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Here's how Trump could be stopped at Cleveland

Again, it almost certainly won't happen. But only 900 or so of the 1,237 delegates needed to nominate somebody at the Republican convention next week are firm Trump supporters, and the NeverTrump coalition of real Republicans are mounting an effort to nominate somebody else.

It's all legal, and if a majority of delegates agree, there is no way to stop it. Here's how it could happen.

Effectively, we'll know which way this will go Monday night with the vote on adopting the rules. If the rules are adopted as the Rules Committee sends them to the floor, it's all over. But if the convention votes to adopt a minority report inserting a "conscience clause" allowing delegates to vote for whom they will, there is probably a better than fifty-fifty chance that somebody other than Trump will emerge from Cleveland as the nominee.

Though the Trumpsters continue to try to confuse the issue, the Supreme Court ruled long ago that state laws requiring delegates to vote a certain way even on the first ballot are unconstitutional. The SCOTUS decision in Democratic Party v. Wisconsin ex rel LaFollette in 1981 was just reinforced by a district court ruling in Virginia as reported by this blog.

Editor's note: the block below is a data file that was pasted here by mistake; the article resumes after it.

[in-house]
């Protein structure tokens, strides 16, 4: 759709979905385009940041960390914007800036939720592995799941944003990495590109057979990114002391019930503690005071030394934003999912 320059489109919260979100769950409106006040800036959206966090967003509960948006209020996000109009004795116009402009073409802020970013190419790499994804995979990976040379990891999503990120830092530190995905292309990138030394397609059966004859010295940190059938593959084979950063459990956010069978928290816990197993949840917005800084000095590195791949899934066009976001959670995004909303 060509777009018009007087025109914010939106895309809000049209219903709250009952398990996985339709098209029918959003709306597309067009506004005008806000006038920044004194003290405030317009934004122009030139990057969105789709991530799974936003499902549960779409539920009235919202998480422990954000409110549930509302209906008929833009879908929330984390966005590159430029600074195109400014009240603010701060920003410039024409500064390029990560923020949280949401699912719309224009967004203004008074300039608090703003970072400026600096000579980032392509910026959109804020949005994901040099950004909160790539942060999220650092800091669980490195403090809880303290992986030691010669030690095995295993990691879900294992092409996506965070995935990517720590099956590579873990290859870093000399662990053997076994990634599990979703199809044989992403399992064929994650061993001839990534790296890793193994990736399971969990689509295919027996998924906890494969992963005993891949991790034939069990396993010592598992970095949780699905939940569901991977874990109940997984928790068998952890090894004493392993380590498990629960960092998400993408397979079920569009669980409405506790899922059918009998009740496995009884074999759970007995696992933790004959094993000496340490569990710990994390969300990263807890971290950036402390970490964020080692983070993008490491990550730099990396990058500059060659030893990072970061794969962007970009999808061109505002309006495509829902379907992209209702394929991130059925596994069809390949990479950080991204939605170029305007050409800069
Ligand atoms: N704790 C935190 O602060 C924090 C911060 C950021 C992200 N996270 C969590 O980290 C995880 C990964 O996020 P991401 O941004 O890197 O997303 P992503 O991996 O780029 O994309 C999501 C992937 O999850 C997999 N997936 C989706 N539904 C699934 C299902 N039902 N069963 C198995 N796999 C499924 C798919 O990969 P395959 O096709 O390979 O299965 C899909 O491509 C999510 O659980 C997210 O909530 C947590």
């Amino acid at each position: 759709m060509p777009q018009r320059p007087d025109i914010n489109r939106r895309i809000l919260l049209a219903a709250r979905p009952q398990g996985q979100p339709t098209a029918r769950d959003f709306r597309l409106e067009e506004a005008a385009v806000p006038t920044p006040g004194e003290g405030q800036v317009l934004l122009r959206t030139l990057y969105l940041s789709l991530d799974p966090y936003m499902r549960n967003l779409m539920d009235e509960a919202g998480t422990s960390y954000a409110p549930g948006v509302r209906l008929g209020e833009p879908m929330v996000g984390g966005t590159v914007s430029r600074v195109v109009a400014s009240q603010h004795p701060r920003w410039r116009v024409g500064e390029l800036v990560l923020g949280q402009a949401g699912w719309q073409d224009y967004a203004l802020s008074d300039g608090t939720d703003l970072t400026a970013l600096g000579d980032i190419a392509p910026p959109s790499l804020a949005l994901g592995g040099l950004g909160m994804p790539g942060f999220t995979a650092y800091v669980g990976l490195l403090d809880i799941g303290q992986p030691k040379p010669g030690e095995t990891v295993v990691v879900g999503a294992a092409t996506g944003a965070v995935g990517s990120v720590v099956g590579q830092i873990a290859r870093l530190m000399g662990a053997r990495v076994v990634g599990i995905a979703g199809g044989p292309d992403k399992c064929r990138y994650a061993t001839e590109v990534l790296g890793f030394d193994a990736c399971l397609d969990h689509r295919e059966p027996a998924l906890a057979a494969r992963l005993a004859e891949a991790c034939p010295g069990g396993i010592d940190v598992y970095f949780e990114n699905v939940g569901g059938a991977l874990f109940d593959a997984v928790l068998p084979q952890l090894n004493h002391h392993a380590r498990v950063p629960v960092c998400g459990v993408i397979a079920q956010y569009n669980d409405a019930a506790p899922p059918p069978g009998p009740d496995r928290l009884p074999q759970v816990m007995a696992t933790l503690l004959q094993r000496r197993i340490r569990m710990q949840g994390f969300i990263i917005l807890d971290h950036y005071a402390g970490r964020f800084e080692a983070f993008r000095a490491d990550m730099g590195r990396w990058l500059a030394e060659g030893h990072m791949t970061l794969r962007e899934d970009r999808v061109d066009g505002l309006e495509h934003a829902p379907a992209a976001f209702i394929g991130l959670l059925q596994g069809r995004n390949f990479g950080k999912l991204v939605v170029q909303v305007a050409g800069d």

So it's all a matter of what the delegates themselves decide to do. Conventions have traditionally been deliberative bodies which themselves chose the nominees with only advice from the primary voters- and before the present primary-driven system was adopted in 1972 unquestionably did a much better job of it than the rank-and-file have since (if you doubt that, take a look at the quality of the nominees before and after 1972!). Moreover, the argument that it would be undemocratic if the convention were to select somebody other than Trump runs afoul of two basic facts. The first is that Trump only received the votes of slightly more than a third of the Republican primary voters- and there can be no doubt that the majority of the voters preferred somebody other than Trump. They voted for somebody other than Trump! Secondly, the very strong likelihood is that a majority of the primary voters would have preferred almost anybody other than Trump. Trump's nomination would be a triumph of a plurality over the majority.

All hell will break loose if Trump is denied the nomination. But it is the only possible way for the Republican party to either remain true to its historic principles or to have a snowball's chance in the nether regions of winning in November.

Pray for the minority report and the NeverTrumpers. If they fail, we get Hillary Clinton as our president for the next four years.

Graphic by DonkeyHotey

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